A couple years ago, my childhood rabbi and mentor took a sabbatical to the Pacific Northwest to study the wisdom of trees. In the weeks leading up to her departure, I found myself curious, and admittedly confused, about her chosen muse.
“Trees are nice,” I told my rabbi just days before she left, “but they don’t do it for me. If I were to go on a sabbatical, I would want to be by water. There is nothing like journaling next to the rushing pulse of a waterfall or soothing ripples of a creek. Trees are just… so still.”
“I used to think so too,” she told me with a twinkle in her eye. “But trees have an energy current of their own. You just have to be still enough to feel it.”
It has taken me some time to fully appreciate what my rabbi was suggesting. However, after spending the last five months serving the Juneau Jewish community — exploring the multitude of hiking trails, wandering the forest on a cherished sunny day, gazing at the mountains as I search for sermon inspiration — I have come to intimately understand just how majestic trees can be.
That is why this Sunday, as Jewish communities around the world celebrate Tu B’Shvat, the 15th of the Hebrew month of Shvat, or the “New Year of the Trees,” I am thinking about what we can learn from these ancient friends.
Originally an agricultural festival, Tu B’Shvat is one of the four “new years” in the Jewish calendar. Today, many Jewish communities honor Tu B’Shvat as a Jewish “Earth Day” of sorts; a time to reflect on our connection to, and dependence on, the land and an opportunity to celebrate the potential for life and renewal amidst the dead of winter. We eat fruit and nuts, plant greenery where/when we can, and spend time outdoors in nature.
This Tu B’Shvat, I keep returning to the teachings of ecologist, Suzanne Simard, whose groundbreaking research on forests highlights just how much we can learn about building sacred community from trees.
Contrary to the popular assumption that trees compete with each other for resources such as light and soil, Simard’s research has demonstrated that trees are in constant communication with one another; acting, not as competitors, but cooperators through highly sophisticated underground fungal networks. Furthermore, not only do trees communicate with each other, they depend on each other. Through these underground networks, trees send warning signals about environmental change. They search for kin, and they transfer their nutrients to neighboring plants before they die. Mother Trees, the grandest, oldest trees in the forest, convey information and resources to seedlings that are regenerating around them. Seedlings that grow up linked into these networks of elder trees grow and survive far better than saplings that are planted in isolation.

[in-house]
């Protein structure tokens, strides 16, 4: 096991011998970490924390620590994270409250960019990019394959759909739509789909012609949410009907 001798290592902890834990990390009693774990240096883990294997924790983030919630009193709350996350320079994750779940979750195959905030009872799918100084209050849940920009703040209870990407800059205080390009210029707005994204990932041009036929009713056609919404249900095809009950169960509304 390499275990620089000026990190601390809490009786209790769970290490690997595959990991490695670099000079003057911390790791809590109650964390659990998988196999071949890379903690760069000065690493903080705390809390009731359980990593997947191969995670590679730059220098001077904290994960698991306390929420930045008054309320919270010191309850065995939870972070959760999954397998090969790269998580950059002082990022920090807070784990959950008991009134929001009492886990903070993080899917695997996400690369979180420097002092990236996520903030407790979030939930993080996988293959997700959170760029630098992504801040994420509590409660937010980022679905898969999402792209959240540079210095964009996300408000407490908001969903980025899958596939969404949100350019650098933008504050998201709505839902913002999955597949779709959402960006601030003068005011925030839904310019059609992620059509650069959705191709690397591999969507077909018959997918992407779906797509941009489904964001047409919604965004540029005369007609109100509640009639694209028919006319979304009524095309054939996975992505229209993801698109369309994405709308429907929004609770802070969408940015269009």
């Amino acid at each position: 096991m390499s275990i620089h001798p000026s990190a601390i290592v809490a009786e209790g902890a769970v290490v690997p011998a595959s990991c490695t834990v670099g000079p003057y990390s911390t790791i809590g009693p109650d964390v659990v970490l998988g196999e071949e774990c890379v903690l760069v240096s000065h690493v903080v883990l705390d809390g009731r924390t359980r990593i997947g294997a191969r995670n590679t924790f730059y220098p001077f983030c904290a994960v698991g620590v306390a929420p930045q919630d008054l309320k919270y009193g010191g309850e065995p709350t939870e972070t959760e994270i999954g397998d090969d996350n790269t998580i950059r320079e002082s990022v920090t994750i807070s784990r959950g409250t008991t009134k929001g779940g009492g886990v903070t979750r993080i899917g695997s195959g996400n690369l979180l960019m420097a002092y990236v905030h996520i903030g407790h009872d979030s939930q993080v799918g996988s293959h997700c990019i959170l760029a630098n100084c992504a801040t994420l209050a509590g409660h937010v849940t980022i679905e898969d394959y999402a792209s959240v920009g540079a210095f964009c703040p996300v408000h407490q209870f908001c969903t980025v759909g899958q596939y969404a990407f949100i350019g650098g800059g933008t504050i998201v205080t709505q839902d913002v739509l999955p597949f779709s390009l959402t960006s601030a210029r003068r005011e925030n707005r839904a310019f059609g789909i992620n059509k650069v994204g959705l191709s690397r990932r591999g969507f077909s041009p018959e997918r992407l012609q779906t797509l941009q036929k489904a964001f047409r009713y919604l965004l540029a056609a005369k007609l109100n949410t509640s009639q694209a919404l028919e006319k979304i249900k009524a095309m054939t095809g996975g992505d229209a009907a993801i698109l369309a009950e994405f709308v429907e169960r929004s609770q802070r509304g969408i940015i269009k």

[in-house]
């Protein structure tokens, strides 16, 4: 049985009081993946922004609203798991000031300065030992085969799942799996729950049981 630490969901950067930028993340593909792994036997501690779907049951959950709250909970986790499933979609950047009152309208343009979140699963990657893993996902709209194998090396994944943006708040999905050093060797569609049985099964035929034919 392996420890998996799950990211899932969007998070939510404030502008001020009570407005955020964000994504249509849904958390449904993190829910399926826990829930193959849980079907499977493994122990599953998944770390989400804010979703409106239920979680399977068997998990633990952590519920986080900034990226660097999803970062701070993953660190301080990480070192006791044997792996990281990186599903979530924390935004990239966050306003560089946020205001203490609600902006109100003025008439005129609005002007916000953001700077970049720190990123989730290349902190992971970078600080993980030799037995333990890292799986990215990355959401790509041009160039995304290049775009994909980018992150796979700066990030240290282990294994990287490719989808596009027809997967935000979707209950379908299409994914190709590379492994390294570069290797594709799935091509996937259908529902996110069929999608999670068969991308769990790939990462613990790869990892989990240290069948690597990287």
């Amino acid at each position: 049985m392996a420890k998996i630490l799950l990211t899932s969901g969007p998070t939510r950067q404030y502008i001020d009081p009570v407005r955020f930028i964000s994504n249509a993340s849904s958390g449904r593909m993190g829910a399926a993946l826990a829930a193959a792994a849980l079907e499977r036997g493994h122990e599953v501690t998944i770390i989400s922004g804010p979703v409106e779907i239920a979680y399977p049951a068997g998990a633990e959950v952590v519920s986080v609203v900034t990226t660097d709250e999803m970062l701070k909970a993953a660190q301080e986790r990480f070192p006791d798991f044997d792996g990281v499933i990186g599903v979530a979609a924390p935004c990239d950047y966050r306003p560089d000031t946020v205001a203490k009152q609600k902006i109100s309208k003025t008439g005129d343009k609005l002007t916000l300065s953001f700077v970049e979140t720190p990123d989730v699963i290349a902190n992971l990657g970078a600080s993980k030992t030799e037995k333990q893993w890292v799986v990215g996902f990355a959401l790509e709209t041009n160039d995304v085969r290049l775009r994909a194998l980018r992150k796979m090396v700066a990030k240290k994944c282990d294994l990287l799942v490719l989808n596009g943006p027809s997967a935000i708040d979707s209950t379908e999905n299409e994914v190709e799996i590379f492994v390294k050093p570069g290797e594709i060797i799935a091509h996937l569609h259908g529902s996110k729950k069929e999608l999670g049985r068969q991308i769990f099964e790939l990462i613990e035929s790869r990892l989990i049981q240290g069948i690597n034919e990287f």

In other words, trees thrive when they are in community.
I cannot think of a timelier intention for celebrating Tu B’Shvat than this. As we brave the cold dark days of winter, waiting for the sun’s return, let us find ways to strengthen our sense of community with one another. To seek each other out, to deepen relationships by asking for help when we need it and offering it when we can. Let us take this message of the trees with us; that we are better off when we feel connected, and find joy in their company as well.
Ken Yehi Ratzon—May it be so.
• Ally Karpel is the student rabbi of Congregation Sukkat Shalom in Juneau.“Living & Growing” is a weekly column written by different authors and submitted by local clergy and spiritual leaders. It appears every Friday on the Juneau Empire’s Faith page.